US OPEN champion Juan Martin del Potro will not be complacent in his search for future grand slam glory, despite landing his first title with a defeat of Roger Federer.
The 20-year-old from Argentina scored one of the upsets of the year at Flushing Meadows when he beat world number one and five-time defending champion Federer in five sets to claim the US Open men’s singles title in his first grand slam final.
It was del Potro’s first victory over Federer in seven attempts, denying the Swiss star a 16th grand slam title, ending a 40-match winning streak at the tournament and preventing him from becoming the first man since Bill Tilden in the 1920s to win six US national championships in a row.
Furthermore, the 6ft 6ins Argentine became the first man to beat both Federer and Rafael Nadal en route to a grand slam title and that, he said, gave him tremendous encouragement, albeit tempered with a dose of realism.
“I just want to live this moment”, said del Potro, when asked about the possibility of going on to more grand slam success.
“Of course I will be in the history of this tournament, that’s amazing for me. I have new opportunities in the other grand slams to win, because if I did it here, if I beat Nadal, Federer and many good players, maybe I can do one more time. But, of course, it will be difficult, because I was so close to losing.”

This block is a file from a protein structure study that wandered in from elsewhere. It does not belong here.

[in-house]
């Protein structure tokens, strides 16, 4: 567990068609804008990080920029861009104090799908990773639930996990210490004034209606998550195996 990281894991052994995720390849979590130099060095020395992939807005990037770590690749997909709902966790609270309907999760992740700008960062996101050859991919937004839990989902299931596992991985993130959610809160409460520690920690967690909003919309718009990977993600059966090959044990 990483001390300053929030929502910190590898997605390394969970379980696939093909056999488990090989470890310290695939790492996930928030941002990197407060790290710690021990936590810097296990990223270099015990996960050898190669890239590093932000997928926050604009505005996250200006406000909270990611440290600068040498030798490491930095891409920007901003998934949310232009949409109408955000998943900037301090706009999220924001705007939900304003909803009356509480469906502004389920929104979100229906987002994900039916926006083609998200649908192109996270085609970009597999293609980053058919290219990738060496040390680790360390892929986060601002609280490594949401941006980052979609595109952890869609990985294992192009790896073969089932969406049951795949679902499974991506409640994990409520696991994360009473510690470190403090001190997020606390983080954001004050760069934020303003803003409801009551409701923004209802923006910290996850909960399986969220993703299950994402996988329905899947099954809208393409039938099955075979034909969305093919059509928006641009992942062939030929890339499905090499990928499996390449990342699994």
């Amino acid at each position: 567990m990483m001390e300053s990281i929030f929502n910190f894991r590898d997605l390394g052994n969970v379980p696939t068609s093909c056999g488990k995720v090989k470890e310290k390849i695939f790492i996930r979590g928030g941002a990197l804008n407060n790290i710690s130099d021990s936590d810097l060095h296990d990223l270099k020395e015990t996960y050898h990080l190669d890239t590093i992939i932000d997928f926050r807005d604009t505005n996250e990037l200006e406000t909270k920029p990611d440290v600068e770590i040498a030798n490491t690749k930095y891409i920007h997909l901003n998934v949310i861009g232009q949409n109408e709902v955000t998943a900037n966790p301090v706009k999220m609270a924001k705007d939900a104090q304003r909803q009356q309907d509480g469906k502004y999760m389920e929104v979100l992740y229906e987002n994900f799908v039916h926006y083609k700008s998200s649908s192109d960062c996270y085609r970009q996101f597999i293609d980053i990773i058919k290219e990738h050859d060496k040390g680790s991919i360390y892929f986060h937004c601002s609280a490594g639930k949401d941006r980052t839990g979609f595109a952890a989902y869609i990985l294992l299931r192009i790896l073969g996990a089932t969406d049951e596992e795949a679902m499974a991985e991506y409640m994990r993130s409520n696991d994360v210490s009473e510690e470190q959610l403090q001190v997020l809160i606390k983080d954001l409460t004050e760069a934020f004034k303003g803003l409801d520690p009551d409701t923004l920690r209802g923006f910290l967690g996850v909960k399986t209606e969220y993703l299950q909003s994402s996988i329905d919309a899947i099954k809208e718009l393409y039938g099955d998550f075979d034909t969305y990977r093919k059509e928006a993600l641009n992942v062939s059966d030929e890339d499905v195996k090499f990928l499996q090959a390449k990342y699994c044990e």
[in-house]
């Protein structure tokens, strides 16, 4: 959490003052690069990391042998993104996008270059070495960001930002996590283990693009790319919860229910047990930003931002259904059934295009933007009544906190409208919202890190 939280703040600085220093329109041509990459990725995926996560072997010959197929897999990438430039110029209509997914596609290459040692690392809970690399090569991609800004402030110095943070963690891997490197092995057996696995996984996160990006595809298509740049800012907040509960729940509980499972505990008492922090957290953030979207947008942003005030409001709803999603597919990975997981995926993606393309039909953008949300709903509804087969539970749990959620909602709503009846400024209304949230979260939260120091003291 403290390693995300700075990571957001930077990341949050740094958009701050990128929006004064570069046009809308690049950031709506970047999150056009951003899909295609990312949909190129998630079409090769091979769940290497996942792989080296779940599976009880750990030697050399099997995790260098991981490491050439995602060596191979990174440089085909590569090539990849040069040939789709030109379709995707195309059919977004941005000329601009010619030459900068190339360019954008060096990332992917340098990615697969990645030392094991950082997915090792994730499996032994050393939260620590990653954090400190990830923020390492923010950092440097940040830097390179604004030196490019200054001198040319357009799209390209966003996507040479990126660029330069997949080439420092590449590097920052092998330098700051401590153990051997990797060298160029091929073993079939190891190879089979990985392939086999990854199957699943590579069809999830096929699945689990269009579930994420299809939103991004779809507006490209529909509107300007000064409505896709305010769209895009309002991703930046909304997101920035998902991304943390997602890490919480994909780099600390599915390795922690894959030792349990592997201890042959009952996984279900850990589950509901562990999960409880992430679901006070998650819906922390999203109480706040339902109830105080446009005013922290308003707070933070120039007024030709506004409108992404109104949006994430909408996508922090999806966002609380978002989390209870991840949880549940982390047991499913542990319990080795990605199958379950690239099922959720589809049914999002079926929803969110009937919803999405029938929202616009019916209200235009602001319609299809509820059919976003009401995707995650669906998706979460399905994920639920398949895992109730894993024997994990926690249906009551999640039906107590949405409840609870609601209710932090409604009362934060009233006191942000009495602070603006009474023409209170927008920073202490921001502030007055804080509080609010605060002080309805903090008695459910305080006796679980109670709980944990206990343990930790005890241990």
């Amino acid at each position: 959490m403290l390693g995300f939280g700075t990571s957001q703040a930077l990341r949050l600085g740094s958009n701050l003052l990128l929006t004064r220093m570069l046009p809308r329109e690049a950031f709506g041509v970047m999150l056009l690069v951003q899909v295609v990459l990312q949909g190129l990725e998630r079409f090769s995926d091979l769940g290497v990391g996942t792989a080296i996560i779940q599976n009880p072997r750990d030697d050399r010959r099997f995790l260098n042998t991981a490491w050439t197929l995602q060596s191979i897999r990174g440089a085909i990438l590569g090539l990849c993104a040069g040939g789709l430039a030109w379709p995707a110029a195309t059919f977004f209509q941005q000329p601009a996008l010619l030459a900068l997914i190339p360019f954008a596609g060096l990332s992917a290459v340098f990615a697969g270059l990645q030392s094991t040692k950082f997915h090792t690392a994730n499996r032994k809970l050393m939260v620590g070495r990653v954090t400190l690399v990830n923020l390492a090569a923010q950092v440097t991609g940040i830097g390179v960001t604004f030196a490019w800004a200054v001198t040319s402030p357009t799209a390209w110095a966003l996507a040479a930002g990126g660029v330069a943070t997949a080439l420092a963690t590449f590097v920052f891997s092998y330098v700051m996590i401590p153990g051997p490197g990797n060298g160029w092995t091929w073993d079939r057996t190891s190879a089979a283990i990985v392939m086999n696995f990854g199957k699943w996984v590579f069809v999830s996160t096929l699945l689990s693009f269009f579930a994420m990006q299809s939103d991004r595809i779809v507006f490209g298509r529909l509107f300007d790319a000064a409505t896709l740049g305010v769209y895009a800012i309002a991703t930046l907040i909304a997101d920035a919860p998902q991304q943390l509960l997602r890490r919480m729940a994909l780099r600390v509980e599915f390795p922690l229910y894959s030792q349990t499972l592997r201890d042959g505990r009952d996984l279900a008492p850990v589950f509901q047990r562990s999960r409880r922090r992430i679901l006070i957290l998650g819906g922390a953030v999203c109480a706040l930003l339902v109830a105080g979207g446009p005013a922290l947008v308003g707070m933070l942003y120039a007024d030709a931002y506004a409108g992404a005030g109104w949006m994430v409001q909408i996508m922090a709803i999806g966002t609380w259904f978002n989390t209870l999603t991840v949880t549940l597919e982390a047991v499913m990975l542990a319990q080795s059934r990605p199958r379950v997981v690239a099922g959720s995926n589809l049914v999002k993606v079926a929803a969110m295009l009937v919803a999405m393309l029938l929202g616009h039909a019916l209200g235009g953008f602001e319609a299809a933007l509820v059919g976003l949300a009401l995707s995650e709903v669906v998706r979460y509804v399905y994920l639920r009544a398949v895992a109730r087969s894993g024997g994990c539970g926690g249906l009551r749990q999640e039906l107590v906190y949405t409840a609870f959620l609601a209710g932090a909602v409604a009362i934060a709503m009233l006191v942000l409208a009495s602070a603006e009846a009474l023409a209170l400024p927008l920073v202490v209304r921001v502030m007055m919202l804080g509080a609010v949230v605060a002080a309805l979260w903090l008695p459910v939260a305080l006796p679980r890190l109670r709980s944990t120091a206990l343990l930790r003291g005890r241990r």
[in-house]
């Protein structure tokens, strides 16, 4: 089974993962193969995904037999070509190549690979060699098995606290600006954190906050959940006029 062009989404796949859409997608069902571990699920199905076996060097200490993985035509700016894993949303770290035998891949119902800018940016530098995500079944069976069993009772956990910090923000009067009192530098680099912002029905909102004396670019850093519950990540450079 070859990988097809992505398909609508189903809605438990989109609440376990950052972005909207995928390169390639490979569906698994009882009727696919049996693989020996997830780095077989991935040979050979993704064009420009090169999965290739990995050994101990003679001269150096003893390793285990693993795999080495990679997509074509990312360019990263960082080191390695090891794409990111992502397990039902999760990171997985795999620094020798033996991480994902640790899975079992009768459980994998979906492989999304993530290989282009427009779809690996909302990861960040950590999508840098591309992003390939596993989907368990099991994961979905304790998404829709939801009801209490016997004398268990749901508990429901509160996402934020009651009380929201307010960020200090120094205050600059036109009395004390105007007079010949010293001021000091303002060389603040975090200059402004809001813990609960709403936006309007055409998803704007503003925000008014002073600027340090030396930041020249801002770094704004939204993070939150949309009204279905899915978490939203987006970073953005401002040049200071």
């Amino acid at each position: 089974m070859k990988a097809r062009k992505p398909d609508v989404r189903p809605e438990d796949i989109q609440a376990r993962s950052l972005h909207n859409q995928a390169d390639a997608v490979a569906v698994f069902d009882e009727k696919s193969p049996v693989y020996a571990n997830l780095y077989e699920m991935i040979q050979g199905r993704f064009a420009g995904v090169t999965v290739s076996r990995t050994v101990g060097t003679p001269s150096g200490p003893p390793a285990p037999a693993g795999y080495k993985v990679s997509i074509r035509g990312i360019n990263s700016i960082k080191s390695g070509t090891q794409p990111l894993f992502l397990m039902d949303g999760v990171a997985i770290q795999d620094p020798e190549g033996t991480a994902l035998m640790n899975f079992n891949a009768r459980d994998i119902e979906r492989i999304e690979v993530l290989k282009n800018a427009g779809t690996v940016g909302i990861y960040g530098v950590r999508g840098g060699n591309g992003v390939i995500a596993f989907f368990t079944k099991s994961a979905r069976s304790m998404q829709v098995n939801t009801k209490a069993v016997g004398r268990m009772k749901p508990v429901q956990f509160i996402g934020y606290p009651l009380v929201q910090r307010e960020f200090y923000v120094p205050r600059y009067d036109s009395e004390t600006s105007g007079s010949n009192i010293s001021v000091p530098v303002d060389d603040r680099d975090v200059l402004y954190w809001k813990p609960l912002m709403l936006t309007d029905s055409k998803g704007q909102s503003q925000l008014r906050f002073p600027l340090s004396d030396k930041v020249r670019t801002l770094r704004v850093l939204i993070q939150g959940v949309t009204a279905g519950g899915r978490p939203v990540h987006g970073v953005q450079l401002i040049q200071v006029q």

Del Potro looked in danger of going the way of Federer’s five previous US Open final victims – Lleyton Hewitt, Andre Agassi, Andy Roddick, Novak Djokovic and Andy Murray – when he lost the first set 6-3 and had two set points against him in the second.
He saved them both and broke the Federer serve, going on to take a tie-break and level the match. He then fell behind again when he lost the third set 6-4 on successive double faults and yet again fought back in the next set with a tie-break victory to level the match and take the champion into his first five-set final at Arthur Ashe Stadium.
An early break of serve put del Potro in charge and he closed out the match with the loss of just two games as if he had been through the experience in a grand slam 100 times before.
The rookie finalist said he actually took inspiration not just from the crowd but also from the player across the net to keep going whenever the momentum of the match started to drift away from him, particularly at the end of the third set.
“At that moment I started to think that the final, playing with Roger, the best player in history, I had nothing to lose,” said del Potro.
“The crowd helped me, and they saw me fight in every point. So I think that helped me. I was so nervous but maybe when I feel nervous I saw Roger and he’s a gentleman player. We have to learn many things from him. I did that many times today.”
For Federer, it was the sixth grand slam final defeat of his career but the first time he had lost a final to someone other than his great rival Nadal.
“No problem,” the outgoing champion said. “He deserved it, he played well. I don’t know what to say. Rafa, we’ve had some epic ones, sure, great ones over the years. Who knows, maybe del Potro is going to join that as well. I wish him all the best for the future.”
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